Breaking the Glass Ceiling Of Museums by University of the Arts London
The term 'Glass Ceiling' is commonly used in the business world to describe the difficulties faced by women and minorities when trying to move into higher roles in male-dominated corporate hierarchies. Does this glass ceiling also exist in the world of art? To explore this, a visualisation was created, showing the artists whose works are owned by 14 popular museums in the United States. The visualisation highlights the balance between male and female artists, as well as their ethnicity and place of birth.
When considering the emotions associated with 'breaking the ceiling,' one thing that comes to mind is 'destruction.' Glass, sometimes appearing cool and emotionless, often has colors like grey or black. On the other hand, another emotion associated with breaking the ceiling is 'light.' Light can evoke positive impressions such as hope and warmth, providing a stark contrast to destruction.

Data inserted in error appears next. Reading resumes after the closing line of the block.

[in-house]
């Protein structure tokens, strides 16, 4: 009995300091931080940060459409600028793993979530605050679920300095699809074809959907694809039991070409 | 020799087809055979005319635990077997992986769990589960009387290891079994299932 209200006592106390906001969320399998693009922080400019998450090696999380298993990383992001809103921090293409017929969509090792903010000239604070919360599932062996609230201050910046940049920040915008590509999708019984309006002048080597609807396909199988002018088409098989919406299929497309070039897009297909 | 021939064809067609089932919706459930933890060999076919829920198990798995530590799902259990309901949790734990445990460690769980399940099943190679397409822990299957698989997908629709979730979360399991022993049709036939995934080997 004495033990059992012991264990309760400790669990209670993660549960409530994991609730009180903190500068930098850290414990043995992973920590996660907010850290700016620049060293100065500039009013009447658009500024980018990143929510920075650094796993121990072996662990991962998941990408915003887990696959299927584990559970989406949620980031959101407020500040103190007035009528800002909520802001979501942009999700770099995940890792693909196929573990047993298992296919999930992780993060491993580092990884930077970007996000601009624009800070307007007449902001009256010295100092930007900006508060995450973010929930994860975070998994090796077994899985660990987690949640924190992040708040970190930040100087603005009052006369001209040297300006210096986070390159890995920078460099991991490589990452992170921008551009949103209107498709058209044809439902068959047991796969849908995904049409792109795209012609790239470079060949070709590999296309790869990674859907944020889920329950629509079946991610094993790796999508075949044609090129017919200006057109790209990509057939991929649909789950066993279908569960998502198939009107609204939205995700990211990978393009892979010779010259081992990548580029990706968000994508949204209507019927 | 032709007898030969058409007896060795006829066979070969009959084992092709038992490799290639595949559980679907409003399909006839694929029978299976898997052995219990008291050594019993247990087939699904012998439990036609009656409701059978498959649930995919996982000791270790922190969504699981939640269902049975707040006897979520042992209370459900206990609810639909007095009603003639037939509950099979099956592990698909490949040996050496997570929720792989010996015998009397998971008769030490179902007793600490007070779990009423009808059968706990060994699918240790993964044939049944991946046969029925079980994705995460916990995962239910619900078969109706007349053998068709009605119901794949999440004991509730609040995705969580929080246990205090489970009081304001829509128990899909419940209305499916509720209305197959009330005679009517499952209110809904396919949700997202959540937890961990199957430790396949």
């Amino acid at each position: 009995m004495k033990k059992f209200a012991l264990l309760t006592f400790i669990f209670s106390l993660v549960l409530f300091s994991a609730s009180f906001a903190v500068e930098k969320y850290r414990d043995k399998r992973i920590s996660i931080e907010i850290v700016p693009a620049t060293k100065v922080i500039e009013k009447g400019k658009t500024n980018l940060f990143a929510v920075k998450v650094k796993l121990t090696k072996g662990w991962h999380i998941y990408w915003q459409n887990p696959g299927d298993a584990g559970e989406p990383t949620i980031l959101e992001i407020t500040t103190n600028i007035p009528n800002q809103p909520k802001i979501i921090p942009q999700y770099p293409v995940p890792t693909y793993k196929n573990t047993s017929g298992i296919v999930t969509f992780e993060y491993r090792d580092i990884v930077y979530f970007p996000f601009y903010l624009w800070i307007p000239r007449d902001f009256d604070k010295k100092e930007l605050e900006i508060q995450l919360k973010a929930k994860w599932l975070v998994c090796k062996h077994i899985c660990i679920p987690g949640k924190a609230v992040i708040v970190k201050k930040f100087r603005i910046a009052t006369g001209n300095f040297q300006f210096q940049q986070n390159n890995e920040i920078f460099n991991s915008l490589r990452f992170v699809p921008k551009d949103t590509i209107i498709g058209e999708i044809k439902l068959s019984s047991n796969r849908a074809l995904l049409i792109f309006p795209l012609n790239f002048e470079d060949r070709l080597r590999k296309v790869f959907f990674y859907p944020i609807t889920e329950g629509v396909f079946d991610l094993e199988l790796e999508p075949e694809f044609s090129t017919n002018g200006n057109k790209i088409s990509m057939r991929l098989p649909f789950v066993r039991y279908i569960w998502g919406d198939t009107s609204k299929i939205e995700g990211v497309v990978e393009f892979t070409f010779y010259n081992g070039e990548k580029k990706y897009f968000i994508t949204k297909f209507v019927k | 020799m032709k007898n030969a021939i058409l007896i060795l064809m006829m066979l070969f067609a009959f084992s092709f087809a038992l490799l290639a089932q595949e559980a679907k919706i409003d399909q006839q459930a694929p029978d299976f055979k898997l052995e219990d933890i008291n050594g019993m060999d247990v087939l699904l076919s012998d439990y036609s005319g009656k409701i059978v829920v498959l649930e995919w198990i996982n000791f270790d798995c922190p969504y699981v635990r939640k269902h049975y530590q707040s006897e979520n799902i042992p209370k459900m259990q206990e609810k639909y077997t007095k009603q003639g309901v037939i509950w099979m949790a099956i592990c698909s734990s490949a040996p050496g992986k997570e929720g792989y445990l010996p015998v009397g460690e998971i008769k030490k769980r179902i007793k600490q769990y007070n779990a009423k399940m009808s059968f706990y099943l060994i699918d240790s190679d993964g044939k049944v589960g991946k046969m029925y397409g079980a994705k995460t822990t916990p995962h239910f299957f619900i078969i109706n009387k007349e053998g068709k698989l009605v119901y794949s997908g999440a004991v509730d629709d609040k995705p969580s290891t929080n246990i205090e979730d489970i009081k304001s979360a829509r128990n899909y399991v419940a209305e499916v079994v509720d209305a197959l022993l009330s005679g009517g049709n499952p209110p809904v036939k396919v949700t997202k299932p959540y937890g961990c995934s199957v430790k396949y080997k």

To express these two emotions, the shapes and colors were carefully chosen. The image of breaking a glass is created using the shape of lines. Each line represents a female artist from each museum's collection, and the length of the line represents the extent to which an artist comes from a minority region or race. Additionally, a nightingale chart is used in the center to depict the ratio of female to male artists in each museum.
These lines were laser-cut onto acrylic boards to depict the image of glass. To enhance the representation of light, the paper is printed with an image of light, and when this paper is overlaid on the acrylic board, it conveys the idea that there is light behind the glass while also displaying the details of the data.